Build great Teams – People management

Avoiding Conversations – The Sign It’s A Difficult Conversation

Avoiding Conversations - The Sign It's A Difficult Conversation

Avoiding conversations is a sure sign you’re avoiding one or more ‘difficult conversations’. Difficult conversations need to be dealt with, not ignored or avoided. Being able to handle any level of difficult conversations is part of managing people. It’s likely to come up in performance management in particular. So if you find yourself avoiding holding a conversation, don’t brush it under the carpet. Face it head on.

When I work with clients on the topic of handling difficult conversations, I typically ask them to use a real example as we work through the process. They often say they don’t have a real example because their team works well. We soon find that actually they do have a real example. We identify it because it’s a conversation they’re avoiding.

Avoiding Conversations – What Does It Matter?

Have you ever had a situation where you knew you needed to raise a topic with someone but didn’t know how? You were worried they’d be upset or angry. You didn’t want to have to deal with someone else’s emotions?

One of my clients has an employee who’s habitually late. The first few times it happened, she noticed, but didn’t say anything. After a few months it was happening often enough she thought she should say something. But she was worried something bad was happening in their personal life and didn’t want to intrude or upset them. Or she convinced herself that they’d get angry that she’d raised it and they’d end up arguing.

We were doing an exercise on the topic of difficult conversations. I asked them to “Pick an actual situation if you’ve got one, it makes the exercise easier”. They said they didn’t have one. I reminded her about this ongoing issue, and her reluctance to raise the topic. Avoiding conversations for fear of upsetting someone or it becoming an argument is a classic sign you’re facing a difficult conversation.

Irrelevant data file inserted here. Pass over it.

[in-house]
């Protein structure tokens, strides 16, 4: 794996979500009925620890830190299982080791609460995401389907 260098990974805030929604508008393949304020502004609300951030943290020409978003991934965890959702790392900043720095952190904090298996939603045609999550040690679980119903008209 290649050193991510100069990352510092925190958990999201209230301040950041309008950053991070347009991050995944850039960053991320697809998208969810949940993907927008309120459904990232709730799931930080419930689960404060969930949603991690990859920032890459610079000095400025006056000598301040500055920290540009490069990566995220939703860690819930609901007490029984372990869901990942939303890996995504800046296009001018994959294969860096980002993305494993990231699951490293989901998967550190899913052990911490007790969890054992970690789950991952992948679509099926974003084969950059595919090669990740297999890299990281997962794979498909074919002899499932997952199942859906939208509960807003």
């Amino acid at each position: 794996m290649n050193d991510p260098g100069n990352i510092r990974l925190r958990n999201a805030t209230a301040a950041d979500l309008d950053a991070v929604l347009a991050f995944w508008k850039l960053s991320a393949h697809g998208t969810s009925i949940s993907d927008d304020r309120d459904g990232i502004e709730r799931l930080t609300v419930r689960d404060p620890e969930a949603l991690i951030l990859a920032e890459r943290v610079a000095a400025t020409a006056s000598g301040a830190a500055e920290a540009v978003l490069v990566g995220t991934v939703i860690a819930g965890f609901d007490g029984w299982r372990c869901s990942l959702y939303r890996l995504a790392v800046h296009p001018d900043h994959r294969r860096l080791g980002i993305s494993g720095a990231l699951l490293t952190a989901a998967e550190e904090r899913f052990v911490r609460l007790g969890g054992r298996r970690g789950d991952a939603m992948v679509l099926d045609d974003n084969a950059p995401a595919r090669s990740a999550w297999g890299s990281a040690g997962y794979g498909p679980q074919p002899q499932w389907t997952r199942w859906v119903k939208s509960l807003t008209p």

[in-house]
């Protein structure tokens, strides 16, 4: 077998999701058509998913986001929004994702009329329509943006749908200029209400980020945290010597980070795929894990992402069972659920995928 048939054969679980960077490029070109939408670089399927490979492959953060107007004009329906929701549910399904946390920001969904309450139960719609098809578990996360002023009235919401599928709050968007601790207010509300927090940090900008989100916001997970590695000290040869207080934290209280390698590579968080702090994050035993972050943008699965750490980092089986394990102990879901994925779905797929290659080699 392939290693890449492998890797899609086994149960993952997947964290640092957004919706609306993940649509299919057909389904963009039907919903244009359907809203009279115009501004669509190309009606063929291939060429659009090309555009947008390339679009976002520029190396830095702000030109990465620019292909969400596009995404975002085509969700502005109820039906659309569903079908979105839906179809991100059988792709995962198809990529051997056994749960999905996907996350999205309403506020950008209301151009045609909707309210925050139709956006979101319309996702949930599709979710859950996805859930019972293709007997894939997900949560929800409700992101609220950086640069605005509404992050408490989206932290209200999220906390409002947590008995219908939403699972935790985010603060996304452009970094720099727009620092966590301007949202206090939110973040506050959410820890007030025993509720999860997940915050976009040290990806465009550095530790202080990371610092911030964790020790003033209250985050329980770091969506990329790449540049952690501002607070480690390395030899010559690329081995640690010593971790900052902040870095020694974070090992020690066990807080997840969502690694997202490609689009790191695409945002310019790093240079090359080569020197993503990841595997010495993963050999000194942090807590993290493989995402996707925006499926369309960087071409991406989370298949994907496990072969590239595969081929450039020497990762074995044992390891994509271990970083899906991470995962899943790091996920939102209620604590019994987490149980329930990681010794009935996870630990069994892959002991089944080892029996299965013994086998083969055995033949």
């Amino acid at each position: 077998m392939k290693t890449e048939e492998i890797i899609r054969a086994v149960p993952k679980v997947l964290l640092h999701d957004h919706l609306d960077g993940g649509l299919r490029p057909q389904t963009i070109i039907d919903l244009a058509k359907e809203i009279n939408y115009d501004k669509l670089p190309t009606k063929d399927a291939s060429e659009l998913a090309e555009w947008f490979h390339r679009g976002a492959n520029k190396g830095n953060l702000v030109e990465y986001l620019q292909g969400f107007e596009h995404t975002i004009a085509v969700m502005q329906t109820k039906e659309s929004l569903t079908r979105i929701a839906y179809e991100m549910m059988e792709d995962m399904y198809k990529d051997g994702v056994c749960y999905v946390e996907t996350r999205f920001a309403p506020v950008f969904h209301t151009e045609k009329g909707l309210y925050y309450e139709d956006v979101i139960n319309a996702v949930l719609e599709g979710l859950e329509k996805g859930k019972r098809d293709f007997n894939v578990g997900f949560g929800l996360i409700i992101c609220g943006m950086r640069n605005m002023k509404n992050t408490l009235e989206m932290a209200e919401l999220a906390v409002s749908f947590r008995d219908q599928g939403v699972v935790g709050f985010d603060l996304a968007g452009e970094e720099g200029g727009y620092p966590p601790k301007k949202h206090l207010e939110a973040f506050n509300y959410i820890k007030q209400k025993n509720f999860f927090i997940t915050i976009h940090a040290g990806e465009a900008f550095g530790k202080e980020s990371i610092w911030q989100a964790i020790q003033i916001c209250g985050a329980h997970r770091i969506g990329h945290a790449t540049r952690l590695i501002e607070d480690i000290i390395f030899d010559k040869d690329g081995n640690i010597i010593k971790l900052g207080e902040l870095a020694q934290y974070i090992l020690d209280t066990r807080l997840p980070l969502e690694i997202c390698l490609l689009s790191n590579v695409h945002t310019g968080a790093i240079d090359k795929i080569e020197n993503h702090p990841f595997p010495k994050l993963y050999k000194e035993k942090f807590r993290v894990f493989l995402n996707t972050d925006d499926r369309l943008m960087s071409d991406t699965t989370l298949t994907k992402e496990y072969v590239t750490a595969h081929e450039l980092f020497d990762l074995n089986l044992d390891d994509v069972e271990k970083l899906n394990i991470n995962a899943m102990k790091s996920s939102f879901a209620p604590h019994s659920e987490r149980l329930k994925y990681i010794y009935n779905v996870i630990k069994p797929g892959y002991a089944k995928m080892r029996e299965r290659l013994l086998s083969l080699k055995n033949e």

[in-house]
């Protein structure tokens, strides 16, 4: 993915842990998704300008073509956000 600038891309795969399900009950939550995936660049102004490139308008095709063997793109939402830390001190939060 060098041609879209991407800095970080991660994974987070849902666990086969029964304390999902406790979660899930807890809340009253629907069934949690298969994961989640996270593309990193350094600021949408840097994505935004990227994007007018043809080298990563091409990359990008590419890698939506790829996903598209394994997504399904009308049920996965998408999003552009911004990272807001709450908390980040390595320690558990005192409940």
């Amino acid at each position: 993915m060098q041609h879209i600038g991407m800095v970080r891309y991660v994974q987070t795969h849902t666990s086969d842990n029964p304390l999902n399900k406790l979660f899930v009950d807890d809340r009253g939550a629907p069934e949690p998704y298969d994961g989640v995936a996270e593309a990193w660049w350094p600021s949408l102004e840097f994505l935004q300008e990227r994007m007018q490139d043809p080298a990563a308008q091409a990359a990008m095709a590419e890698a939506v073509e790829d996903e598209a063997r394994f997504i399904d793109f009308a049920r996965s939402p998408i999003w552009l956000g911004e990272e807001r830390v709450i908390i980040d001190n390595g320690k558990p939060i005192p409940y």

What Is A Difficult Conversation?

A “difficult conversation” is one where you have to manage emotions and sensitive information. Typically times are dealing with poor performance, poor behaviour and personality clashes.

They’re pretty common, and include any time when there is emotion involved on either side. You might be emotional if you think you might upset the other person by what you have to say. This might put you off holding the conversation at all. Or it may cause you to go into the conversation on the defensive. The emotion for the other person usually comes as a result of surprise. For example, if someone thinks they’re working well, and you tell them they’re not, their surprise leads to an emotional response. Or in this case, it’s more likely to be them getting defensive or angry that you’ve potentially caught them out.

When Is It OK To Avoid Conversations?

Generally, if the behaviour being exhibited is affecting other people, you or your business, you need to address it. The earlier you address it the better. If you put it off, the situation may get worse. There are ways to do this that will make it easier for both parties.

Most people will do anything to avoid a difficult conversation. Sometimes that instinct is valid. Not every conversation needs to be had immediately, had by you, or even had at all. If you decide the situation is truly likely to resolve itself, maybe you should skip the conversation. Be honest!

Skipping the conversation may be the right thing to do if you’re looking to place blame. Or if the appropriate time to address the problem has passed. Make sure you’re delivering messages for the right reasons and to generate the desired results. Use your preparation time before holding the conversation to decide whether you should have the conversation at all. Delay rather than cancellation may be a better option if you need to gather more information. Just be honest with yourself when you decide, and don’t put off something you need to do.

My Question To You

Are there conversations you know you’re avoiding? What’s stopping you holding them? What might happen if you don’t hold them? If this is something you would like to discuss or would like some help with, contact me at You can also buy my book Accelerate to Team Success which is available as a paperback or on Kindle.


About the Author:

Nikki Faulkner photo Dr Nikki Faulkner founded Mulberry Bush Consulting to work with business leaders and their teams to make the 'People' side of their business as effective as possible. Mulberry Bush Consulting's specialty is helping small businesses who are new to having employees and helping businesses who are growing rapidly and increasing their employee-base at a rate that is creating a significant challenge.

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